Modernism can be described as an artistic response to the industrial revolution. After industrialization had changed the landscape of the Western world, modernism emerged. The industrial revolution changed more than modes of production. It changed modes of living and led, directly or indirectly, to a new global phase of bureaucratic nationalism and two World Wars.
The significant shifts taking place around 1900 also included the advent of the automobile; the rapid growth, development and popularity of cinema; and the intellectual influence of Sigmund Freud. Technology was suddenly part of every person's life (to exaggerate a bit, but only a bit) and reality itself had been brought into question by Freud's theories. The old world of slow travel, agrarian life-styles and no electricity was being destroyed.
What is identified as the characteristic themes or concerns of the modernist period (a general pessimism about the state of the world, a rejection of society’s certainties, a sense that only the rebel artist is telling the truth about the world) were simply “in the air” of the times...(eNotes)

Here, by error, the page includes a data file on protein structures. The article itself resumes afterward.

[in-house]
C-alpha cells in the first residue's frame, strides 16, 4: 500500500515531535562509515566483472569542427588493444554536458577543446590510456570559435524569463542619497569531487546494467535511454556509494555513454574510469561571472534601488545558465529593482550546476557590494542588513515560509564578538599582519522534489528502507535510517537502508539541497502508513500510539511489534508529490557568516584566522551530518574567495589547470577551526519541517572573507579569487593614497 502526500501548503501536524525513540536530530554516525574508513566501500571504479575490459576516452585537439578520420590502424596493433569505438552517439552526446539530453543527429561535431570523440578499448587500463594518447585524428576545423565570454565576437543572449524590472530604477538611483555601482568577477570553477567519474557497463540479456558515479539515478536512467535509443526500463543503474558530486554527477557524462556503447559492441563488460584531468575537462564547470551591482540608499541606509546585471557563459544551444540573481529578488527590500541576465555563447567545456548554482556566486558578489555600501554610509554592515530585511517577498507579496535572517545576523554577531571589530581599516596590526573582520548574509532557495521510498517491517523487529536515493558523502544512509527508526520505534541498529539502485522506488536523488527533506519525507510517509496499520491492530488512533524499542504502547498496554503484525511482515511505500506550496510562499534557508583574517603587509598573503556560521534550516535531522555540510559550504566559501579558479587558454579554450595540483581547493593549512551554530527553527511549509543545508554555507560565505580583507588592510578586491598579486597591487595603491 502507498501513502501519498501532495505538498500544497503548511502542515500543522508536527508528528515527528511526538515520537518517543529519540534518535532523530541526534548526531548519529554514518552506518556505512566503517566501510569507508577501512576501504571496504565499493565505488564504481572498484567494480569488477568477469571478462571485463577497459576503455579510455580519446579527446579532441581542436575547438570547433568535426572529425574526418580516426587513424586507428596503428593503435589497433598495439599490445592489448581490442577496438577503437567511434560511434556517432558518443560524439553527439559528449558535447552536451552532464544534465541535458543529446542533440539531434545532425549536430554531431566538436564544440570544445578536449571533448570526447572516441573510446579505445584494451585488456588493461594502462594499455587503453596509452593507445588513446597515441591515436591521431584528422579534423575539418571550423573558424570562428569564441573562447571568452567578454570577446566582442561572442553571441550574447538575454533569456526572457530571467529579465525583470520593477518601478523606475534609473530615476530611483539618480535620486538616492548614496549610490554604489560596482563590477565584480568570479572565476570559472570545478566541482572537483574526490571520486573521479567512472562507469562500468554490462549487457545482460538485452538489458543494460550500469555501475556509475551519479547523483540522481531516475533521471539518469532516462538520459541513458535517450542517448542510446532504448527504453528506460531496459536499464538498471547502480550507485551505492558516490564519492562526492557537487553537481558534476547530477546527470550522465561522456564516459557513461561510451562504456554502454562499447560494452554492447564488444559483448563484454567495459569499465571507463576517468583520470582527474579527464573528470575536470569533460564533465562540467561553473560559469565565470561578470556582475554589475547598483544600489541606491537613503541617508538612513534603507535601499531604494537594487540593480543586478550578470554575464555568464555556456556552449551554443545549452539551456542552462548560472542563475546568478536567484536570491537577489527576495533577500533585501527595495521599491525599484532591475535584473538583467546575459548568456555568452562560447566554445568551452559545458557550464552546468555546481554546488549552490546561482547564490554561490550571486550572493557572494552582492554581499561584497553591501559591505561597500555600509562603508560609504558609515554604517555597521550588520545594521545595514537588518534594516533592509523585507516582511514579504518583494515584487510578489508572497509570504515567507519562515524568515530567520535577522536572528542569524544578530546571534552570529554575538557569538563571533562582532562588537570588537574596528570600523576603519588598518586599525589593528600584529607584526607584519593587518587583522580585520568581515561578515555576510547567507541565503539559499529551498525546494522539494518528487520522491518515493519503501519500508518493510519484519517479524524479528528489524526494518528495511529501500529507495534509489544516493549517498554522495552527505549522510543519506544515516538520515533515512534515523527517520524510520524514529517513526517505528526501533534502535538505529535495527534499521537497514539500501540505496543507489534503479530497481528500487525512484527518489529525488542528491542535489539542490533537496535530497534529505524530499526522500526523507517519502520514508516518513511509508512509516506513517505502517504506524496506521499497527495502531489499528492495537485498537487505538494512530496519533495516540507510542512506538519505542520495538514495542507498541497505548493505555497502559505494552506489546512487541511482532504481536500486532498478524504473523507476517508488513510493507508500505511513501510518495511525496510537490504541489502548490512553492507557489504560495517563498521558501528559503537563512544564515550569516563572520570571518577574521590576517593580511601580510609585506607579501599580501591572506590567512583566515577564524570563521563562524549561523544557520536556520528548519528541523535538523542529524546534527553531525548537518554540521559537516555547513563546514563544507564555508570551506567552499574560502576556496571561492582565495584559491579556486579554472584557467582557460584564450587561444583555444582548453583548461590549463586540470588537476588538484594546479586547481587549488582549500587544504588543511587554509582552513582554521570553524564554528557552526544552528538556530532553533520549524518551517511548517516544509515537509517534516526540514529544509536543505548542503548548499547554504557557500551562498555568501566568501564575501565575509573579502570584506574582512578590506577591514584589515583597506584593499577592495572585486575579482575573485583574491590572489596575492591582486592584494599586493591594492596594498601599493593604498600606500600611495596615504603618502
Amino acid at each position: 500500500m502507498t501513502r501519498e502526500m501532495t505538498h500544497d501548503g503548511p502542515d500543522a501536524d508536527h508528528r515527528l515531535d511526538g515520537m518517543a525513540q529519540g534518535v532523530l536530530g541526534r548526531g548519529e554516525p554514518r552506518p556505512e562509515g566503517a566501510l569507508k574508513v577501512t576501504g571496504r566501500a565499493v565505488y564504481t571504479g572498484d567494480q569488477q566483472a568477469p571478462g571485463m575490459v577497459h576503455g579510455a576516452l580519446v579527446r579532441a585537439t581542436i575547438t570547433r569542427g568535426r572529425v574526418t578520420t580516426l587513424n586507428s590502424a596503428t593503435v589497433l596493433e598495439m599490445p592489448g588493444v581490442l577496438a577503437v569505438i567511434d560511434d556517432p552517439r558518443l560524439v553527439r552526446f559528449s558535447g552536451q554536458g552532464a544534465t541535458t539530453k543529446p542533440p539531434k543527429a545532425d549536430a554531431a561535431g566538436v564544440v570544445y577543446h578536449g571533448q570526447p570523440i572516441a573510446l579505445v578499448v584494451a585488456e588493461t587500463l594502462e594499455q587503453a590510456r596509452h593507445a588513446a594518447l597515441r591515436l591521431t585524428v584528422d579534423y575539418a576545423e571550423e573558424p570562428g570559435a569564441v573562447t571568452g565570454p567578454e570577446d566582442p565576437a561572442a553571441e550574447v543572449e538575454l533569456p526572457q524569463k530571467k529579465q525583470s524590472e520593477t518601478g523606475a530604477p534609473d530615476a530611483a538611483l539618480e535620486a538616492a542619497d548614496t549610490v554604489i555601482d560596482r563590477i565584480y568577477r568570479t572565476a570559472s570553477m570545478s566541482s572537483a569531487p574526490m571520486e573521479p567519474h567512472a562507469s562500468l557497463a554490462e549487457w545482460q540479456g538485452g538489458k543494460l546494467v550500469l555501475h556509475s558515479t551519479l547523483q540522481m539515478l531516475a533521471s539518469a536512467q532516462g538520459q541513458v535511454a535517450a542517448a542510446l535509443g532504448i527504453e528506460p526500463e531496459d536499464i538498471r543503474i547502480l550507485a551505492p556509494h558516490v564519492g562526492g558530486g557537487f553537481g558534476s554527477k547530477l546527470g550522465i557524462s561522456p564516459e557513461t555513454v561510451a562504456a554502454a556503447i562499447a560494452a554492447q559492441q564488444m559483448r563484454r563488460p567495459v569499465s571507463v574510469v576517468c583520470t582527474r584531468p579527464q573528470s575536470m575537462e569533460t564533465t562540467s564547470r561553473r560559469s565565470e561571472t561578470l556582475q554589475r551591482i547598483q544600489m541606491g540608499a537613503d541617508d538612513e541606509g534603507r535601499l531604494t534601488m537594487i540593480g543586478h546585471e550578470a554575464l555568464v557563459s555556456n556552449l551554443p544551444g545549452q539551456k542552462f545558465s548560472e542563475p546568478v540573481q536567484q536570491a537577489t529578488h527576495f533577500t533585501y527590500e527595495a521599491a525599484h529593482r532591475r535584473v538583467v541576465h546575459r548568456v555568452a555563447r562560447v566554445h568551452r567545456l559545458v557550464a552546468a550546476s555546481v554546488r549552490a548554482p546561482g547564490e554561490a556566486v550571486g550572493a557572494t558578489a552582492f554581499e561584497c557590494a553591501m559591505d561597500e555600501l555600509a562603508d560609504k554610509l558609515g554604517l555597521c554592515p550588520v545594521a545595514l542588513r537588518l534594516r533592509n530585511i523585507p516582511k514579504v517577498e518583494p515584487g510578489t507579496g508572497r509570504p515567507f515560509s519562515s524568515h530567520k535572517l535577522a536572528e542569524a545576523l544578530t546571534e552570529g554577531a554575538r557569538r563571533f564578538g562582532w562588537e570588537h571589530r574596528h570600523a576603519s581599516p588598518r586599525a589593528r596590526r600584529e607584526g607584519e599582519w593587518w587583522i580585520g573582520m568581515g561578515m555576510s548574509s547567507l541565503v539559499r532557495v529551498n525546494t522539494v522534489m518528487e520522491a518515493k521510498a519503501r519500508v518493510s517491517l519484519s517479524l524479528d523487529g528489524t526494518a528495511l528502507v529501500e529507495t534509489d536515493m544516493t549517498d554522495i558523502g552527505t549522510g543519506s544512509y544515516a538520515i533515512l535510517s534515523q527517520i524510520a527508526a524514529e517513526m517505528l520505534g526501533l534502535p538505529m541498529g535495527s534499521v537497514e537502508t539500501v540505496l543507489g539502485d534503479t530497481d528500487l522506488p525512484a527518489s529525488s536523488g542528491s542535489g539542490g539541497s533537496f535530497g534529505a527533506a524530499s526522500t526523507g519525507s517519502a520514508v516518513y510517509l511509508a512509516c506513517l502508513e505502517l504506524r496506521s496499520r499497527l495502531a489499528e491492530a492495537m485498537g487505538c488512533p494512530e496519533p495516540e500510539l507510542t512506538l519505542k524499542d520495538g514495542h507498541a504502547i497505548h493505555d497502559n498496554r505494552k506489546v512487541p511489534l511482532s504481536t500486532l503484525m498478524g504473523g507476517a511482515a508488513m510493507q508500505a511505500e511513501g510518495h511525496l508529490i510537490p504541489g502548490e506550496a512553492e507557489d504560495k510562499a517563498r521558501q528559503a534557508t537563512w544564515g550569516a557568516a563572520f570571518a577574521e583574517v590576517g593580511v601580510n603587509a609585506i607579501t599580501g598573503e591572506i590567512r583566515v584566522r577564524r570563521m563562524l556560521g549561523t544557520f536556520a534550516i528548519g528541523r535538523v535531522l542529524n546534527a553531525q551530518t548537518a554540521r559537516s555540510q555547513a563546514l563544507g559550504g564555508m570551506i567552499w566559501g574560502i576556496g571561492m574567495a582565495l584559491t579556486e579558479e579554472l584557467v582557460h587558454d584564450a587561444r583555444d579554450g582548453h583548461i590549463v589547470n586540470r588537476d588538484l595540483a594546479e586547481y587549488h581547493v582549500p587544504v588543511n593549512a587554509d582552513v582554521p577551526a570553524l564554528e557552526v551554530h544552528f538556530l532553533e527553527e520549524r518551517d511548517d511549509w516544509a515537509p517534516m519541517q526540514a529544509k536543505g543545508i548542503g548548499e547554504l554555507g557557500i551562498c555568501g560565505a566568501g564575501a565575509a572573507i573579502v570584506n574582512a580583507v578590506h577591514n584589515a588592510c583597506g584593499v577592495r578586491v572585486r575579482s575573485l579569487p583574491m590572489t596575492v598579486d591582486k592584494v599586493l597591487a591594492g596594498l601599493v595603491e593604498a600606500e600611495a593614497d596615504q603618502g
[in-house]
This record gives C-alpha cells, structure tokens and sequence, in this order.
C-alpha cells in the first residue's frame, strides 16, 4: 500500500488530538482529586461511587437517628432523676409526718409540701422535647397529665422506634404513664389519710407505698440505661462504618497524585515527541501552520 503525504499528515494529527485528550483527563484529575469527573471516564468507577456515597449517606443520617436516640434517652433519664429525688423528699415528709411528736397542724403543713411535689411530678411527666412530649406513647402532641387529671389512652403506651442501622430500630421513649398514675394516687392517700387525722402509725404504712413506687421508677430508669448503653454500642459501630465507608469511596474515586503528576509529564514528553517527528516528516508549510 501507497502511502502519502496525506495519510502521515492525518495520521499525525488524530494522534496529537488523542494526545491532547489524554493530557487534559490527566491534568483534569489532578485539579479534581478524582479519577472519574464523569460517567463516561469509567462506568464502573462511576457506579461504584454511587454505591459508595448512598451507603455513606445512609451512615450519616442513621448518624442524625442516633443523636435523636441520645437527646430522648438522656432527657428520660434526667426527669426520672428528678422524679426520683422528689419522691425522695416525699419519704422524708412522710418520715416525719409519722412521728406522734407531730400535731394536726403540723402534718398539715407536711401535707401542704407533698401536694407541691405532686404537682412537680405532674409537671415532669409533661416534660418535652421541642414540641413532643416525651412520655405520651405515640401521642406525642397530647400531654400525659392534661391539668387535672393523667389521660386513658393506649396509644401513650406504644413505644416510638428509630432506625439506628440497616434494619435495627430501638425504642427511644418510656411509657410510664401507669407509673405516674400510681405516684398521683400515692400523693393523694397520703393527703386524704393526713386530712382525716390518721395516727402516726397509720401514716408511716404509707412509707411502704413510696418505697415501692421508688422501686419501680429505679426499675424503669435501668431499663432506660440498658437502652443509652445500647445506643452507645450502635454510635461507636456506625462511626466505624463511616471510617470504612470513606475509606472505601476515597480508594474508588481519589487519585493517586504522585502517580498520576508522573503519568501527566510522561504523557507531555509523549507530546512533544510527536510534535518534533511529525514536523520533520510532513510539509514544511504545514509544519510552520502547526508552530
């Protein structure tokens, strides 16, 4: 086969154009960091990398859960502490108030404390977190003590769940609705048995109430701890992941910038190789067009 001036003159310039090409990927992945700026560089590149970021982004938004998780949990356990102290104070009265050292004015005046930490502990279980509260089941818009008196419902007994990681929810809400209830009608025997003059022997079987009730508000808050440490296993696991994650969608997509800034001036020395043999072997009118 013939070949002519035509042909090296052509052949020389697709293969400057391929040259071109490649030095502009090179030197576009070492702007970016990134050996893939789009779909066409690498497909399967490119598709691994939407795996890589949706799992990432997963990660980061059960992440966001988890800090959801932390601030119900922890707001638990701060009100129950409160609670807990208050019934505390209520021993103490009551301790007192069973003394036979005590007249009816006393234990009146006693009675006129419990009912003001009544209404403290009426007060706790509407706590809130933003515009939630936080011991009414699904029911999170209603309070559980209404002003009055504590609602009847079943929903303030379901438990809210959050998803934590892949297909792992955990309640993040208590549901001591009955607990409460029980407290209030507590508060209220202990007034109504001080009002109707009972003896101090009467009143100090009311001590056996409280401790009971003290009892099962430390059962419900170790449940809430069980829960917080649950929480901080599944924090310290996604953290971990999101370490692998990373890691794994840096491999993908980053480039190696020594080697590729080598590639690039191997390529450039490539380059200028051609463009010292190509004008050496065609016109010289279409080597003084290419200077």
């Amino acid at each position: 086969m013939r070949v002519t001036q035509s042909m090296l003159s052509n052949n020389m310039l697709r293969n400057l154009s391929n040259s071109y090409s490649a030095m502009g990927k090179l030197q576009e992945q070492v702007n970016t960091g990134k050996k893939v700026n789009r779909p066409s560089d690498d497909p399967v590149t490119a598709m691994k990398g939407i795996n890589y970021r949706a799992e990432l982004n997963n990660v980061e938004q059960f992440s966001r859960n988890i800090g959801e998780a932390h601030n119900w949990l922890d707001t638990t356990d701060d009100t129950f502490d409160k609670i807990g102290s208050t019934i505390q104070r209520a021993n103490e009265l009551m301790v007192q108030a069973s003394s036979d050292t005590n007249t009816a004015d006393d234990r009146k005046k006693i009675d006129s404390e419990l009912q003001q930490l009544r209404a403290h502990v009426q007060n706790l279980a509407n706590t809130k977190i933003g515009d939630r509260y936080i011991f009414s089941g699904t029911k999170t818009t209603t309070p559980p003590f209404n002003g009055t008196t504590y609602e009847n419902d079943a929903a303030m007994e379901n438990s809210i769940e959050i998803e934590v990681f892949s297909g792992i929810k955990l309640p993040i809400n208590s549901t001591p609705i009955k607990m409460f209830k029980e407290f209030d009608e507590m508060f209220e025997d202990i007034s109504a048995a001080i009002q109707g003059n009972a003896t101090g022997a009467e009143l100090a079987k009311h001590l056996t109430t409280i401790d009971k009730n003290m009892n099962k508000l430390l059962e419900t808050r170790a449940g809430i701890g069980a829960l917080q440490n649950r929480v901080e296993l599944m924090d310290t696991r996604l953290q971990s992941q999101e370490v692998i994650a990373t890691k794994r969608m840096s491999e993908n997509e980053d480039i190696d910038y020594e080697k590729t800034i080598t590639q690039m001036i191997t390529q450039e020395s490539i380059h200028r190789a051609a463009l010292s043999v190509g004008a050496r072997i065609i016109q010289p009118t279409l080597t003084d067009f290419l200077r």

An idea emerged within modernism that every individual lived in his or her own subjective, psychologically filtered reality.
A major element of modernism in literature is the use a of stream-of-consciousness narrative form, which emphasizes the ways in which individual's perceive reality in distinct and idiosyncratic ways. Another manifestation of a fracturing or fragmentation of identity and experience in the modernist age comes in the use of distinctly different forms and types of writing within single works.
T.S. Eliot used this method in his poetry, mixing languages, dialogues, couplets and other forms in his poetry. John Dos Passos became famous for doing something similar in his novels - using advertising language, first-person narratives, and third-person narratives within single novels to create a formal palimpsest of layered prose forms. For both the poet and the novelist, the method was useful in rendering an experience of "high-volume" and variously sourced influences on the individual.
Themes of alienation, a personal (often troubled) relationship with history, and of social decay are prevalent in modernist works of literature (eNotes).